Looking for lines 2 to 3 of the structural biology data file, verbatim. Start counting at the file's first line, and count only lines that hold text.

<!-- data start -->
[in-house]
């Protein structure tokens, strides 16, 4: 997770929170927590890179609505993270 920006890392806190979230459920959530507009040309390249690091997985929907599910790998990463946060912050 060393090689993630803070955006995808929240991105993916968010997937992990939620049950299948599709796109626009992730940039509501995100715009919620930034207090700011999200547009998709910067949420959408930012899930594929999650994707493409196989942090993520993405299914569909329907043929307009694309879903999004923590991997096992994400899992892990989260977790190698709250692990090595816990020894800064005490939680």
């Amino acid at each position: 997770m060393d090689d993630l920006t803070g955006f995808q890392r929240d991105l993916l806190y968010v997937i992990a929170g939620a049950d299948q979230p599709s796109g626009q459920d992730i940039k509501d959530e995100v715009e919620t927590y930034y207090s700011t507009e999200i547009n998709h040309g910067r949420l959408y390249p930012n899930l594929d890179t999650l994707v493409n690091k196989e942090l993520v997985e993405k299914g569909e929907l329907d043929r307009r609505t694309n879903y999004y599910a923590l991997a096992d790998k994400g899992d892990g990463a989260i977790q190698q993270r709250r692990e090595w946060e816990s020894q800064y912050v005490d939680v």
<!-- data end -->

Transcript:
């Protein structure tokens, strides 16, 4: 997770929170927590890179609505993270 920006890392806190979230459920959530507009040309390249690091997985929907599910790998990463946060912050 060393090689993630803070955006995808929240991105993916968010997937992990939620049950299948599709796109626009992730940039509501995100715009919620930034207090700011999200547009998709910067949420959408930012899930594929999650994707493409196989942090993520993405299914569909329907043929307009694309879903999004923590991997096992994400899992892990989260977790190698709250692990090595816990020894800064005490939680």
């Amino acid at each position: 997770m060393d090689d993630l920006t803070g955006f995808q890392r929240d991105l993916l806190y968010v997937i992990a929170g939620a049950d299948q979230p599709s796109g626009q459920d992730i940039k509501d959530e995100v715009e919620t927590y930034y207090s700011t507009e999200i547009n998709h040309g910067r949420l959408y390249p930012n899930l594929d890179t999650l994707v493409n690091k196989e942090l993520v997985e993405k299914g569909e929907l329907d043929r307009r609505t694309n879903y999004y599910a923590l991997a096992d790998k994400g899992d892990g990463a989260i977790q190698q993270r709250r692990e090595w946060e816990s020894q800064y912050v005490d939680v």